1  and 6 What you get when you spill your glass while sitting things out? (It may have to be treated.) (5,2,3,4)

10  Describing the acquaintance you barely know, but who appears to be a bit tired? (7)

11  If you do it, you may be sorry! (7)

12  Something on the list which may be a mite different. (4)

13  An unimposing figure of a man, but namely a governor of New York with something to catch, and returning to a Parisian. (10)

15  and 16 You shouldn't expect to have one follow your behavior if you do. (3,1,3,7)

17  Proving the communists are about to come first, as one does to watch every day if you have the right kind of a ticker. (7)

20  A bit confused, Lear suffers a setback by the father of Odysseus. (7)

22  If one insists "Show me!" he or she may be one. (10)

23  If she's a Londoner, she could certainly keep busy around the house, and slightly burn the fish! (4)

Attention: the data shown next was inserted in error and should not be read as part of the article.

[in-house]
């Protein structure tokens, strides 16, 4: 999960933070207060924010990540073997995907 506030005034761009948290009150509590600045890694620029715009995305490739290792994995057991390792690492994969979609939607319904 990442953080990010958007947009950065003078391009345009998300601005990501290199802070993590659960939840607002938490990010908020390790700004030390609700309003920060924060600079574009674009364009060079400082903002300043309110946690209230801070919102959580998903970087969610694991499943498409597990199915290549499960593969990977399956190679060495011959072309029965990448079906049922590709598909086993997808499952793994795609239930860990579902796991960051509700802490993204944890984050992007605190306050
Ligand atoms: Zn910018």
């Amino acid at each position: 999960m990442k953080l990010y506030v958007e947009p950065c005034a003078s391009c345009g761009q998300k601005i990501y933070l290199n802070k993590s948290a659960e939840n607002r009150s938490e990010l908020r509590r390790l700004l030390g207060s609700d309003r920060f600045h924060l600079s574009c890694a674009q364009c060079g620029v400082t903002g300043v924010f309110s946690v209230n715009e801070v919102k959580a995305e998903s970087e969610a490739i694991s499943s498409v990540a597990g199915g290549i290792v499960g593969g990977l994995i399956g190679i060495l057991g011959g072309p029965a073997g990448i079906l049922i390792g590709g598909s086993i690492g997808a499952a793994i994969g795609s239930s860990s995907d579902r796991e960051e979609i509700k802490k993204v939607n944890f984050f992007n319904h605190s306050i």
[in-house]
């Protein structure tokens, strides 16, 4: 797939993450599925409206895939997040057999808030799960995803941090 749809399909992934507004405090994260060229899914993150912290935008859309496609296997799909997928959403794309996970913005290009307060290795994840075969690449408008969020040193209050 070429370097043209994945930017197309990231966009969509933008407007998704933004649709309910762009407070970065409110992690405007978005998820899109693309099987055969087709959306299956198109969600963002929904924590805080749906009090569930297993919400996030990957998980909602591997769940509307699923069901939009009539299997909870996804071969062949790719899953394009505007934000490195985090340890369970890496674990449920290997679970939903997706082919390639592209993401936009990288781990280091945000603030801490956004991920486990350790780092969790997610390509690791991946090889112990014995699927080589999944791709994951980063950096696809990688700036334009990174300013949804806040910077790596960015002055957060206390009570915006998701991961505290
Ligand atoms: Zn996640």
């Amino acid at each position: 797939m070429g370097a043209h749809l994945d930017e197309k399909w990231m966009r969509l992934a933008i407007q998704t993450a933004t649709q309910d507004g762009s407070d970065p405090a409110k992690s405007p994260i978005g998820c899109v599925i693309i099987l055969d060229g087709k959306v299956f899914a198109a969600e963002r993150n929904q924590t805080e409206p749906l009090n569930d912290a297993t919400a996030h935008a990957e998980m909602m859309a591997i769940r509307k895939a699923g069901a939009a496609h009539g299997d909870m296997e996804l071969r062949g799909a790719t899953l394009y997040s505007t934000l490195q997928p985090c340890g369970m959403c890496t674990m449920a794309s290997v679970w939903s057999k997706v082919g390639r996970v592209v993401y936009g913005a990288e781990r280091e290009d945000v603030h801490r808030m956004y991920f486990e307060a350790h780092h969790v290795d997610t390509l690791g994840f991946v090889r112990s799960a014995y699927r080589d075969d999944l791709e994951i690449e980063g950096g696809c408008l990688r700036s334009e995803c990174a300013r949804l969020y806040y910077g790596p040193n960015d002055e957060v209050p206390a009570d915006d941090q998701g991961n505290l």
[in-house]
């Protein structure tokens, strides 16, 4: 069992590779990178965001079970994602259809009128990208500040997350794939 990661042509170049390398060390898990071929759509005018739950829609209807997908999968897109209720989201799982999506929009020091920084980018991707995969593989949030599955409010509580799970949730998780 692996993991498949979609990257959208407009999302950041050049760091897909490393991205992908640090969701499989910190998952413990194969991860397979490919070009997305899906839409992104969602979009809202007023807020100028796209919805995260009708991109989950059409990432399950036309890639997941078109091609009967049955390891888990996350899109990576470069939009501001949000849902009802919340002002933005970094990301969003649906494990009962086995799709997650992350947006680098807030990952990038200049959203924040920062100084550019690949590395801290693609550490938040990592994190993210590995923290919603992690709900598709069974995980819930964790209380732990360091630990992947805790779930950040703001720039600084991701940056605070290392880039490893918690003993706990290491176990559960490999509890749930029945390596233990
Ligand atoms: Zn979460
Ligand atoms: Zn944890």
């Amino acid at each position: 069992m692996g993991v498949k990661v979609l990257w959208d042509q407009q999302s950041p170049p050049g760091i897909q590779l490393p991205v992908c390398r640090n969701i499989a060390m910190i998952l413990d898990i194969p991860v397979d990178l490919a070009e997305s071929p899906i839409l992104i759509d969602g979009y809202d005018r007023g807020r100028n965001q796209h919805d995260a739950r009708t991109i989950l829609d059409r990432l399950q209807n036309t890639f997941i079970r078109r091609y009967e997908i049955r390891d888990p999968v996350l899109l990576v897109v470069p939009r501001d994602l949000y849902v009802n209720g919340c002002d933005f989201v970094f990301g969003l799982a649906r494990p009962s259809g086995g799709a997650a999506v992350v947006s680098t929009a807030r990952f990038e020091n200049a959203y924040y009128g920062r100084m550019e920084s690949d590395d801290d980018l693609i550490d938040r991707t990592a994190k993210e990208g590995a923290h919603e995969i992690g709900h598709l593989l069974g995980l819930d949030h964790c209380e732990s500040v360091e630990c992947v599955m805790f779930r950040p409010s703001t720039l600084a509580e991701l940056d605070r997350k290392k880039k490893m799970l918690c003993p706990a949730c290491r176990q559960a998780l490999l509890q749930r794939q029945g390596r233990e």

25  In earnest, but slightly confused, you have the closest thing to it. (7)

26  Not a slight change when going to a place in South America, as they say–but this is in Canada. (7)

27  and 28 Having this, you can't be afraid to do most jobs! (4-10)


1  With such as clarinets and saxophones, you shouldn't have to, as you must with old turntables. (4,11)

 2  Its diet is certainly different, though least messy. (7)

3  One with a forked tongue is coming up here, when traveling by it. (4)

4  Grading letters from a very stingy person. (7)

5  A foot soldier of old Greece gets a head start, and could be polite finally. (7)

7  In Paris no sort of post could be expected to go on indefinitely. (7)

8  A classic example of tightness. (8,7)

9  Gets in, having no romantic companion, but flooded by the response. (9)

14  A group of players is about finished, and left out cold! (9)

18  Lived at one time to go over the water–"Here's to your health!" (7)

19  Part of the fugue could be a sort, and in Paris it comes to a junction inside it. (7)

20  With a heavy weight away from it, it's at least a start! (4-3)

21  The sort found sort of near a city. (7)

24  What may go in the collar of a horse is a kind of poker. (4)